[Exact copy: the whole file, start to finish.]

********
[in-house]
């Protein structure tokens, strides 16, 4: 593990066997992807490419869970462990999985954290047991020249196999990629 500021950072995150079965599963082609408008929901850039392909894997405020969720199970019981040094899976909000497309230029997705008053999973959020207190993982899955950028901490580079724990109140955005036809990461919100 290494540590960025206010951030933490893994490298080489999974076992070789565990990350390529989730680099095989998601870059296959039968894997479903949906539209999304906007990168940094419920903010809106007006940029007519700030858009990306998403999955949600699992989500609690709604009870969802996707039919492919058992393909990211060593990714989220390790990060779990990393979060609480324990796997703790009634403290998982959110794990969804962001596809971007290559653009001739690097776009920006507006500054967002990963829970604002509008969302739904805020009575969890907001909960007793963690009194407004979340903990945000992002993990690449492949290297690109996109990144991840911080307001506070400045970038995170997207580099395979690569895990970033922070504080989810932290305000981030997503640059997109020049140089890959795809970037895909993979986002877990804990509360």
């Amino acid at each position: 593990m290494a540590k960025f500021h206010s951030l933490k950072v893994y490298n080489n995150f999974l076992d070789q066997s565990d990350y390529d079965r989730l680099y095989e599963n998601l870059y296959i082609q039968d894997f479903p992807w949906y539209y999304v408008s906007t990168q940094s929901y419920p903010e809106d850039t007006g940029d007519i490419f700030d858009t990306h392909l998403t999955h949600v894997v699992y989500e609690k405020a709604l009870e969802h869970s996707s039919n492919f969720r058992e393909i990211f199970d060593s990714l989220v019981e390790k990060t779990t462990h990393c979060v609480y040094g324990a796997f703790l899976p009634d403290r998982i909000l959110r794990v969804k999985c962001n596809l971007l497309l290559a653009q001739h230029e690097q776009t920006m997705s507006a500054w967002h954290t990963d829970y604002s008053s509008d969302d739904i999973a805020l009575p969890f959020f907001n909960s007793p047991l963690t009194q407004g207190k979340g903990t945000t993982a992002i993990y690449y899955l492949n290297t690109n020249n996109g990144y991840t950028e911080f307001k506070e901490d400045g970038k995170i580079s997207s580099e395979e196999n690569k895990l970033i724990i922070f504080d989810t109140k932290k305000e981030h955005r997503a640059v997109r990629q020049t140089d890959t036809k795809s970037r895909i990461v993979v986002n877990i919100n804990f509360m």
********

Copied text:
[in-house]
């Protein structure tokens, strides 16, 4: 593990066997992807490419869970462990999985954290047991020249196999990629 500021950072995150079965599963082609408008929901850039392909894997405020969720199970019981040094899976909000497309230029997705008053999973959020207190993982899955950028901490580079724990109140955005036809990461919100 290494540590960025206010951030933490893994490298080489999974076992070789565990990350390529989730680099095989998601870059296959039968894997479903949906539209999304906007990168940094419920903010809106007006940029007519700030858009990306998403999955949600699992989500609690709604009870969802996707039919492919058992393909990211060593990714989220390790990060779990990393979060609480324990796997703790009634403290998982959110794990969804962001596809971007290559653009001739690097776009920006507006500054967002990963829970604002509008969302739904805020009575969890907001909960007793963690009194407004979340903990945000992002993990690449492949290297690109996109990144991840911080307001506070400045970038995170997207580099395979690569895990970033922070504080989810932290305000981030997503640059997109020049140089890959795809970037895909993979986002877990804990509360």
């Amino acid at each position: 593990m290494a540590k960025f500021h206010s951030l933490k950072v893994y490298n080489n995150f999974l076992d070789q066997s565990d990350y390529d079965r989730l680099y095989e599963n998601l870059y296959i082609q039968d894997f479903p992807w949906y539209y999304v408008s906007t990168q940094s929901y419920p903010e809106d850039t007006g940029d007519i490419f700030d858009t990306h392909l998403t999955h949600v894997v699992y989500e609690k405020a709604l009870e969802h869970s996707s039919n492919f969720r058992e393909i990211f199970d060593s990714l989220v019981e390790k990060t779990t462990h990393c979060v609480y040094g324990a796997f703790l899976p009634d403290r998982i909000l959110r794990v969804k999985c962001n596809l971007l497309l290559a653009q001739h230029e690097q776009t920006m997705s507006a500054w967002h954290t990963d829970y604002s008053s509008d969302d739904i999973a805020l009575p969890f959020f907001n909960s007793p047991l963690t009194q407004g207190k979340g903990t945000t993982a992002i993990y690449y899955l492949n290297t690109n020249n996109g990144y991840t950028e911080f307001k506070e901490d400045g970038k995170i580079s997207s580099e395979e196999n690569k895990l970033i724990i922070f504080d989810t109140k932290k305000e981030h955005r997503a640059v997109r990629q020049t140089d890959t036809k795809s970037r895909i990461v993979v986002n877990i919100n804990f509360m």